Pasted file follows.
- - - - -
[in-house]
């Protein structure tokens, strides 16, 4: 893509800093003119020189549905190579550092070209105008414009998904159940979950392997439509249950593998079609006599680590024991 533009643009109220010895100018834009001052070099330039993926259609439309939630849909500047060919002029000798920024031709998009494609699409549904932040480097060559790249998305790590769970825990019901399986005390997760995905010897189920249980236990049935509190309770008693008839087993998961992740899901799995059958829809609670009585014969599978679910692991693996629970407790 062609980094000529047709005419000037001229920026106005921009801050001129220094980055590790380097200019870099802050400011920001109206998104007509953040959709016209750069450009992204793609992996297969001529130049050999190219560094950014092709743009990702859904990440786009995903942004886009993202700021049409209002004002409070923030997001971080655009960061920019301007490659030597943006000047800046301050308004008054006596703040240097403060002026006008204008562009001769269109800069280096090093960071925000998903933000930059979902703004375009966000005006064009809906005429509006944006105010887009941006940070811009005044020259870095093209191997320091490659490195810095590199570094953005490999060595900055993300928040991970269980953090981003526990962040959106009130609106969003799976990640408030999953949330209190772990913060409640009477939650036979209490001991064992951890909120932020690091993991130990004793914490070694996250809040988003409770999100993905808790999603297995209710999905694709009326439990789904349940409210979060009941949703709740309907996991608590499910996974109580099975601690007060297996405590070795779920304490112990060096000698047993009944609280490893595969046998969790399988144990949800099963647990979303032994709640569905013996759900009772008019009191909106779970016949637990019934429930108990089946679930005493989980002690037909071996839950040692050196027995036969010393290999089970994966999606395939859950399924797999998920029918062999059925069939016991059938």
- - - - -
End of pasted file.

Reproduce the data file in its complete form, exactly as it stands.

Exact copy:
[in-house]
């Protein structure tokens, strides 16, 4: 893509800093003119020189549905190579550092070209105008414009998904159940979950392997439509249950593998079609006599680590024991 533009643009109220010895100018834009001052070099330039993926259609439309939630849909500047060919002029000798920024031709998009494609699409549904932040480097060559790249998305790590769970825990019901399986005390997760995905010897189920249980236990049935509190309770008693008839087993998961992740899901799995059958829809609670009585014969599978679910692991693996629970407790 062609980094000529047709005419000037001229920026106005921009801050001129220094980055590790380097200019870099802050400011920001109206998104007509953040959709016209750069450009992204793609992996297969001529130049050999190219560094950014092709743009990702859904990440786009995903942004886009993202700021049409209002004002409070923030997001971080655009960061920019301007490659030597943006000047800046301050308004008054006596703040240097403060002026006008204008562009001769269109800069280096090093960071925000998903933000930059979902703004375009966000005006064009809906005429509006944006105010887009941006940070811009005044020259870095093209191997320091490659490195810095590199570094953005490999060595900055993300928040991970269980953090981003526990962040959106009130609106969003799976990640408030999953949330209190772990913060409640009477939650036979209490001991064992951890909120932020690091993991130990004793914490070694996250809040988003409770999100993905808790999603297995209710999905694709009326439990789904349940409210979060009941949703709740309907996991608590499910996974109580099975601690007060297996405590070795779920304490112990060096000698047993009944609280490893595969046998969790399988144990949800099963647990979303032994709640569905013996759900009772008019009191909106779970016949637990019934429930108990089946679930005493989980002690037909071996839950040692050196027995036969010393290999089970994966999606395939859950399924797999998920029918062999059925069939016991059938």